Saturday, July 13, 2013

Eldercare in Germany

old mans hand

Germany is in many ways in between the northern European system and how things are running in the south.
In the north of Europe everything is based on the individual person. Each and every one, independent of your family situation, should be able to survive on their own. If you are not able to then the government is acting as your family and support you. As example to study at University level in Sweden you receive some money for free from the government and then you can borrow the rest to survive. Anyone can do this. When you become unemployed you receive unemployment money.

In the south of Europe the family means everything. When you study they must fully support you with all the costs. If you are unemployed well... the family must support you until you find a new job. No wonder everyone is living with "mama" until they get married because they know that they need the capital if something goes wrong or even to be able to invest it in a house or apartment when they do get married.

In Germany it is a mixture of the two. I will bring up three examples where the government are pushing the costs onto especially the German middle class.
The first example is when you go to study at the University you can, if your parents income is low enough, receive something called BAFöG. The bar for low income is placed very low and this means that you end up squeezing the German middle class since they must pay for their children's education which in some cases means that they have to borrow money to be able to do that. Or their children must work while studying which is increasing their study time since they can only go half speed.

The second interesting aspect is when you for instance get unemployment money II (politically correct) or as it is usually called in Germany Hartz IV with is when you are living on social welfare. If you then share an apartment with a person that has in income that is above a certain level then you have no right to ask for Hartz IV which means that you either have to be supported by your partner or you have to borrow money from your family to be able to survive until you find a job. In some cases it would probably be financially better if the partner stopped working and also started living on Hartz IV which is in my opinion completely insane!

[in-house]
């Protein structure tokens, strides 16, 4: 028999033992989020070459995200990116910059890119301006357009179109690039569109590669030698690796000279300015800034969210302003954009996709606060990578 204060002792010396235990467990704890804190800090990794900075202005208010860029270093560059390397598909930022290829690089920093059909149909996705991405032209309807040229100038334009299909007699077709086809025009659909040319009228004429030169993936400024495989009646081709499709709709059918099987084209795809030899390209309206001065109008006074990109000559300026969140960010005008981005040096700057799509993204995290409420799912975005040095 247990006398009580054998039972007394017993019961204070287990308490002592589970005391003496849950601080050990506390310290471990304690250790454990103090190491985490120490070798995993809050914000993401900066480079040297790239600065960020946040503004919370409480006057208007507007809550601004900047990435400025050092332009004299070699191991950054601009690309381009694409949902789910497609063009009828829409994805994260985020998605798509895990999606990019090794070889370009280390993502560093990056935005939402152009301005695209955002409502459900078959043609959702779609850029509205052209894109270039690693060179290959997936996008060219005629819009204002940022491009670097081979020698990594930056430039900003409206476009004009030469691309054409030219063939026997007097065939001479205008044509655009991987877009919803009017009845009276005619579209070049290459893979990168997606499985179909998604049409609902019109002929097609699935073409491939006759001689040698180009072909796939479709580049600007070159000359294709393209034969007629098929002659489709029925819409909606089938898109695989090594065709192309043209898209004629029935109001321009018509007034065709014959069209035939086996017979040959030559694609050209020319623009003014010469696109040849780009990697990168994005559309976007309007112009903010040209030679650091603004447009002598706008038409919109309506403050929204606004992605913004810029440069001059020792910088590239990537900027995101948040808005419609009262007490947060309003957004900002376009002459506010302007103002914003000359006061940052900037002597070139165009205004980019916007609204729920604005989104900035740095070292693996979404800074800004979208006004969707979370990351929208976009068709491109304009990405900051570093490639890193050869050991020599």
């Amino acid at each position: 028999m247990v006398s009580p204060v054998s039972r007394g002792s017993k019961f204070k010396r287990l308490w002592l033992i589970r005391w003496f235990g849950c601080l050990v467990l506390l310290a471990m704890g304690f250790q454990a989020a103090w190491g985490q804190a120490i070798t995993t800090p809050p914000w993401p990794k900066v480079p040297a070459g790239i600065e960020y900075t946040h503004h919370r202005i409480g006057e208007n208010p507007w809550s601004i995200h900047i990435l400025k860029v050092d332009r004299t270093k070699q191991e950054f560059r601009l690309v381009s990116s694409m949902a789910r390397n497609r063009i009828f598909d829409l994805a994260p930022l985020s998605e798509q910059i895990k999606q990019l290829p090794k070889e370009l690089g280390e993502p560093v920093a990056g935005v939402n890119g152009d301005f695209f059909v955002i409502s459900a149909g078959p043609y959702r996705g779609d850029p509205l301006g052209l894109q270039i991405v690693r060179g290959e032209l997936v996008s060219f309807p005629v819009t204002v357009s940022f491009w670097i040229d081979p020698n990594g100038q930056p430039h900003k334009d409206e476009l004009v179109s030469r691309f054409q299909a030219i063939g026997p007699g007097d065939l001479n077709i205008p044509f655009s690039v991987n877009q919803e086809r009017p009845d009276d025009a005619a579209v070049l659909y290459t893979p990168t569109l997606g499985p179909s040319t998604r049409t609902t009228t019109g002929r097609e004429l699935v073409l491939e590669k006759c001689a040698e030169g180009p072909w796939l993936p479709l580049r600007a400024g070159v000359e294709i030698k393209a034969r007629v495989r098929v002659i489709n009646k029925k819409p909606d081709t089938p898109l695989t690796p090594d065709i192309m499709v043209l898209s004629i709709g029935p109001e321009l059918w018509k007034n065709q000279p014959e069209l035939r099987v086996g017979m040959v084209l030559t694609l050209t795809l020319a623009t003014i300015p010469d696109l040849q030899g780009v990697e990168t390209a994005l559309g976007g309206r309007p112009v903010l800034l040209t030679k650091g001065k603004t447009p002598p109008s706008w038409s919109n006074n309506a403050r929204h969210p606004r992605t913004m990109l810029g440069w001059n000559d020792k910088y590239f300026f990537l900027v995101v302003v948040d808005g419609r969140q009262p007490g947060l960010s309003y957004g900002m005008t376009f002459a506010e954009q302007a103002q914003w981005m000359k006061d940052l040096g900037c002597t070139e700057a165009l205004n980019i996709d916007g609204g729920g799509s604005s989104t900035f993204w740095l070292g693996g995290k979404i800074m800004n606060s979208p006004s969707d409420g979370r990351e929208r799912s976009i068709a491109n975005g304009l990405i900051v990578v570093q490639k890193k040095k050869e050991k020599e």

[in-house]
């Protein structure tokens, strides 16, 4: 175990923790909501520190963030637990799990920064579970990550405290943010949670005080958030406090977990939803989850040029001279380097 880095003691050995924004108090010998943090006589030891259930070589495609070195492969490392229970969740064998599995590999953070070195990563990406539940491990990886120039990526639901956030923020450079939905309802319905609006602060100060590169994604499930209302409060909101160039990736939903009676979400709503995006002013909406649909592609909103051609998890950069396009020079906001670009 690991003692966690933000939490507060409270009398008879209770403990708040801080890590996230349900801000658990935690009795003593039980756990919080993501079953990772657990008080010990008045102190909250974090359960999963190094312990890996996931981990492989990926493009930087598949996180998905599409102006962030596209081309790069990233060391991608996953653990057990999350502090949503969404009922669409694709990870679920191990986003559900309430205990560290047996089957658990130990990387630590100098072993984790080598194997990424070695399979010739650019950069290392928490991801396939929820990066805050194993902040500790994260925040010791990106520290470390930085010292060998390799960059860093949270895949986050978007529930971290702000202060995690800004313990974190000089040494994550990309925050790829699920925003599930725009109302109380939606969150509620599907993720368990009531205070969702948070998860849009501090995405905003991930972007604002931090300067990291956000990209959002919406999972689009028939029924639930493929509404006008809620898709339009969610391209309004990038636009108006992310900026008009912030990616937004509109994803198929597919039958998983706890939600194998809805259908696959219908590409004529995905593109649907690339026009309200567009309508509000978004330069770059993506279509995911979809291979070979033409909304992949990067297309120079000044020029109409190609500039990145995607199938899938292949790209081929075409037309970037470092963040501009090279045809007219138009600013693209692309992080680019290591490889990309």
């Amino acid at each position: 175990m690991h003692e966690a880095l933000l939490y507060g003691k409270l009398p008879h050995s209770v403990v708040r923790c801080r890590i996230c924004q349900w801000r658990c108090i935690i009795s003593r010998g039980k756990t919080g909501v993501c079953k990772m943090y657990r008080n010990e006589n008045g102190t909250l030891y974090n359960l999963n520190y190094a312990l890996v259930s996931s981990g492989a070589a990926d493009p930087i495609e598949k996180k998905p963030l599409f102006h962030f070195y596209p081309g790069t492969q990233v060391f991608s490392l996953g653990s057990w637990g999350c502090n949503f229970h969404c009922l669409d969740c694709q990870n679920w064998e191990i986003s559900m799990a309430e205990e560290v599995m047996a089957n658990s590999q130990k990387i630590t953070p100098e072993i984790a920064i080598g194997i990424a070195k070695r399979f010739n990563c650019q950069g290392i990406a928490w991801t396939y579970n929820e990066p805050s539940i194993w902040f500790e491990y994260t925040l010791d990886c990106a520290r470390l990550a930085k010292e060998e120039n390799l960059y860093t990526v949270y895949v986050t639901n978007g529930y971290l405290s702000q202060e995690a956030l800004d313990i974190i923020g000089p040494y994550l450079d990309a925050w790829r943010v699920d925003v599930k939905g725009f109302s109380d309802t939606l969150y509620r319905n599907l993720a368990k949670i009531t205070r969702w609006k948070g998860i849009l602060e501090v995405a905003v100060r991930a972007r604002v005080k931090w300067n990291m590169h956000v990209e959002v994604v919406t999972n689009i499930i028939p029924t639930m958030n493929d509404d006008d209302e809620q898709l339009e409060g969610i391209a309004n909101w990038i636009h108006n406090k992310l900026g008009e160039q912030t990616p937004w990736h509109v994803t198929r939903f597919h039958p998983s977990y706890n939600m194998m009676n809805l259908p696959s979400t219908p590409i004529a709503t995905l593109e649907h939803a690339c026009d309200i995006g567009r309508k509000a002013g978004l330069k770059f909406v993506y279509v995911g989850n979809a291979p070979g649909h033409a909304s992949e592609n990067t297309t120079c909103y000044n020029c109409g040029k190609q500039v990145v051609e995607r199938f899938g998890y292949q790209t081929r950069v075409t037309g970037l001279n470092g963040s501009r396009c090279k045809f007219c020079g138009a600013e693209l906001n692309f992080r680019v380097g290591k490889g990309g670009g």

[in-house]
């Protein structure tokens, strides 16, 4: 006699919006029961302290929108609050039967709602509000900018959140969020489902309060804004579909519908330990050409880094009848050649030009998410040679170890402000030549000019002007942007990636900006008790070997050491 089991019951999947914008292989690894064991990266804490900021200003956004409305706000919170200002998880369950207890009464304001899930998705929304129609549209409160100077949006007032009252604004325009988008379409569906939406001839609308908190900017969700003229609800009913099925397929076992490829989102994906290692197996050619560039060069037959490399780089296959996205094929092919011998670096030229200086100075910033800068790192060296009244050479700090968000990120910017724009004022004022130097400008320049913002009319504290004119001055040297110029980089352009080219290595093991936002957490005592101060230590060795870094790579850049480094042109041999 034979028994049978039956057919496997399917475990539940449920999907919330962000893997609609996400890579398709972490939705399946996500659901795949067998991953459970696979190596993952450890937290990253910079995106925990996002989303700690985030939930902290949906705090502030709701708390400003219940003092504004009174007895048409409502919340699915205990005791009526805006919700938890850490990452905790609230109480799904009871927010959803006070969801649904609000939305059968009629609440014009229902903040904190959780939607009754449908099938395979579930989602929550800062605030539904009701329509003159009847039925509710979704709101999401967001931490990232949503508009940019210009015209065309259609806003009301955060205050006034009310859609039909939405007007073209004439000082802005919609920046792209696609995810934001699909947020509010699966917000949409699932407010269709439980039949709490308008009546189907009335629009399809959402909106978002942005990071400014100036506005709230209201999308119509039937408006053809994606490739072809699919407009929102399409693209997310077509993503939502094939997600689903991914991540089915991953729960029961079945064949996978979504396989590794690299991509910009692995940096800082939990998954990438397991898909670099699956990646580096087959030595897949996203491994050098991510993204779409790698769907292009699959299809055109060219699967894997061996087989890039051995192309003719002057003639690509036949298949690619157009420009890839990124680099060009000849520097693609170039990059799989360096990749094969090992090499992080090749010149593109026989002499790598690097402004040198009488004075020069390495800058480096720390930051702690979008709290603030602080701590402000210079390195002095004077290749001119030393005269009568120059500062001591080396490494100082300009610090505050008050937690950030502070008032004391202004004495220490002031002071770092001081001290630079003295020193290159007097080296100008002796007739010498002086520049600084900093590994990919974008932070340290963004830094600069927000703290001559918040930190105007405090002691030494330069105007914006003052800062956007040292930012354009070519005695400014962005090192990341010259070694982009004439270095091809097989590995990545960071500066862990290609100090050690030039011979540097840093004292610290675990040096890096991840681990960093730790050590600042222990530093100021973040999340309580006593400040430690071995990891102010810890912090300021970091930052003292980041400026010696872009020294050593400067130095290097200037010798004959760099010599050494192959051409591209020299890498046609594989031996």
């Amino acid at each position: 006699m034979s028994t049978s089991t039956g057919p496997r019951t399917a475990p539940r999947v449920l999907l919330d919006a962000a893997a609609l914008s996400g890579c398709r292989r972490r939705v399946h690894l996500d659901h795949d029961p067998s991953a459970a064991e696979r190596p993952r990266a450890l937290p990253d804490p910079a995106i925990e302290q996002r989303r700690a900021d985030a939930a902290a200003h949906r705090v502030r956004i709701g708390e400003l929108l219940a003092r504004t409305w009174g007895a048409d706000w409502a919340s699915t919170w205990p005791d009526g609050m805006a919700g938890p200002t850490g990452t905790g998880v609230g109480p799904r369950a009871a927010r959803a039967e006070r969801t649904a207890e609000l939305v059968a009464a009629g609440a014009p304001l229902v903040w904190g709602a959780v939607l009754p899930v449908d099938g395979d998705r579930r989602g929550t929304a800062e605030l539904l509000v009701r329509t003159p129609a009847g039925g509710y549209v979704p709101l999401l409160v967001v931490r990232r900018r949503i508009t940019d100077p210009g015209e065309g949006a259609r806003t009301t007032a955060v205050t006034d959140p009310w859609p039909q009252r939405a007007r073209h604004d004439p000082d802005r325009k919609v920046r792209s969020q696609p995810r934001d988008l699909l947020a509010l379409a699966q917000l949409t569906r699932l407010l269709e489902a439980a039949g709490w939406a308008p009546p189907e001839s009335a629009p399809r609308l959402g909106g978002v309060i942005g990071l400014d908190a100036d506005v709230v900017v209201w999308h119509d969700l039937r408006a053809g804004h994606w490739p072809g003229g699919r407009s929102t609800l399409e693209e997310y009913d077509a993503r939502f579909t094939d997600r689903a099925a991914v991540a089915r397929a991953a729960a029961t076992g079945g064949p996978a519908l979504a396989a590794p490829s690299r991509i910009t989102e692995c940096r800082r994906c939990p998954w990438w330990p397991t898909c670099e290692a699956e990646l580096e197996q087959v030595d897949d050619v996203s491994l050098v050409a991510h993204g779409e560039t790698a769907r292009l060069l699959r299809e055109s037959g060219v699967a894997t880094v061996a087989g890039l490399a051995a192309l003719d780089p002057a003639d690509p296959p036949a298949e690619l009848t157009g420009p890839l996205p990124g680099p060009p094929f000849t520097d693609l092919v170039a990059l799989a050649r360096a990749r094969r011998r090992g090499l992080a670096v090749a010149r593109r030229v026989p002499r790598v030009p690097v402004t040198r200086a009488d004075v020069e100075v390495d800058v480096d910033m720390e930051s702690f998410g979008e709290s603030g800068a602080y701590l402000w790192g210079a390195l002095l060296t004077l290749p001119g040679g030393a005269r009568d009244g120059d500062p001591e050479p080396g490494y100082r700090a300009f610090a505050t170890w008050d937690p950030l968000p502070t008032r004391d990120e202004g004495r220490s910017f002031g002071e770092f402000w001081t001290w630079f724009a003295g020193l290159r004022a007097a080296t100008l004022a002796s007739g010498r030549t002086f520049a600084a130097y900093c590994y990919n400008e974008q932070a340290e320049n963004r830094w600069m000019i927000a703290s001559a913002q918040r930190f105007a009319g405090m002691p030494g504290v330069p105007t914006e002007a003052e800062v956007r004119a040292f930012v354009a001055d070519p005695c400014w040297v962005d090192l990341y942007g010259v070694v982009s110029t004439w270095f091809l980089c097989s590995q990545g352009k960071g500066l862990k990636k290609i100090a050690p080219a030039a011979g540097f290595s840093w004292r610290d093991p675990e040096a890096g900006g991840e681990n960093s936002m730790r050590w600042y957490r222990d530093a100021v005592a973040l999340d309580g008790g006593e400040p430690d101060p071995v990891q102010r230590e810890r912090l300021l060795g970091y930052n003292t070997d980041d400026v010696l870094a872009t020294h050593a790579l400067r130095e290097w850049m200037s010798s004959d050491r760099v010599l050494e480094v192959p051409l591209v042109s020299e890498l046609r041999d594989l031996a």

The third aspect, and this one very few Germans are aware of, is that when your parent or grandparent end up in an eldercare home the cost for that is not carried by the government but it will be carried by you! Just to give a small example of this... Your grandparent receive retirement money that is 1300 €/month. A medium level eldercare place, and I do not talk about the upper class here I really mean medium level eldercare home, costs around 3000 €/month. This means that from somewhere the 1700 €/month  must come and that comes from you my dear child and/or grandchild!

Are you able to pay for your grandparents ending up in an eldercare home?

If you have high debts and no money then the government steps in and start paying for it. First thing will of course be to place your parent or grandparent in the cheapest home available since the government refuses to pay 1700 €/month. The danger here is... if you have money then paying for your parents/grandparents will eat up a lot of that and you and your children will end up in an even worse situation because then no one will have any money any longer! Or maybe better put... You will not be able to build up a capital because that will be eaten up by your parents/grandparents. There are regulations which gives you a minimum money that you get to keep to live an acceptable life.

Another question one can ask is... How can it be so expensive to have a elderly person in a home?

I mean I am sure that the people working there are getting minimum salaries. So where does the money go? There are two German companies on the stock market that I will analyse later on but at least from my first view of them they are not doing extremely well so the question is where the money goes?
The rich clever Germans have solved it by moving close to the borders of either Poland or the Czech Republic and sit there in nice apartments (adjusted for elderly people) and hire cheap labour from the other side of the border that take care of them. I have even heard of people arranging to send their parents to homes in Thailand which is crazy but of course cheap! You go and visit them twice per year and have a nice vacation at the same time.

Still... this will be a growing problem in Germany so not only is there the problem of where to get the money for the retirement but also what will happen for the second generation that were forced to pay all their money for their parents eldercare... Talk about kicking the can down the road...

No comments: